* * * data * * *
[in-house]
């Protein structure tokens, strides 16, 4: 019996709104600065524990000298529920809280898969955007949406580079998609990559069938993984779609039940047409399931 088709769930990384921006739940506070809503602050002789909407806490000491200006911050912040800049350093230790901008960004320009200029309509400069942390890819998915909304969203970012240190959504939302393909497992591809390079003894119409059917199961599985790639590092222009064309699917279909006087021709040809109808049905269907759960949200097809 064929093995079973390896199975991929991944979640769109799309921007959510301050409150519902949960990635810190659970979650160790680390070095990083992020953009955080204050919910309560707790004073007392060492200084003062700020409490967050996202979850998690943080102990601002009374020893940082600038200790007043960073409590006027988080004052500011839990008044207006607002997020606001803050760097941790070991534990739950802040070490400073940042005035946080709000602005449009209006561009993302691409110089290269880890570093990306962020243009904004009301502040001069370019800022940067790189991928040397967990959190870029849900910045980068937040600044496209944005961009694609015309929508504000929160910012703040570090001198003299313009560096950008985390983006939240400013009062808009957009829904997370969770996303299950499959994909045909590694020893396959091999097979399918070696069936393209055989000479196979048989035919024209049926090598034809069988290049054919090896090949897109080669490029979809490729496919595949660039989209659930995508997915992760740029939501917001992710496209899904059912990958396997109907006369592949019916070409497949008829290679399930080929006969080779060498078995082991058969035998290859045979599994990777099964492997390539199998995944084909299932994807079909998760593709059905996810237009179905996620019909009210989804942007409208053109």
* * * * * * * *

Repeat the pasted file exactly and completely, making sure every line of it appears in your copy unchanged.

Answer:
[in-house]
């Protein structure tokens, strides 16, 4: 019996709104600065524990000298529920809280898969955007949406580079998609990559069938993984779609039940047409399931 088709769930990384921006739940506070809503602050002789909407806490000491200006911050912040800049350093230790901008960004320009200029309509400069942390890819998915909304969203970012240190959504939302393909497992591809390079003894119409059917199961599985790639590092222009064309699917279909006087021709040809109808049905269907759960949200097809 064929093995079973390896199975991929991944979640769109799309921007959510301050409150519902949960990635810190659970979650160790680390070095990083992020953009955080204050919910309560707790004073007392060492200084003062700020409490967050996202979850998690943080102990601002009374020893940082600038200790007043960073409590006027988080004052500011839990008044207006607002997020606001803050760097941790070991534990739950802040070490400073940042005035946080709000602005449009209006561009993302691409110089290269880890570093990306962020243009904004009301502040001069370019800022940067790189991928040397967990959190870029849900910045980068937040600044496209944005961009694609015309929508504000929160910012703040570090001198003299313009560096950008985390983006939240400013009062808009957009829904997370969770996303299950499959994909045909590694020893396959091999097979399918070696069936393209055989000479196979048989035919024209049926090598034809069988290049054919090896090949897109080669490029979809490729496919595949660039989209659930995508997915992760740029939501917001992710496209899904059912990958396997109907006369592949019916070409497949008829290679399930080929006969080779060498078995082991058969035998290859045979599994990777099964492997390539199998995944084909299932994807079909998760593709059905996810237009179905996620019909009210989804942007409208053109």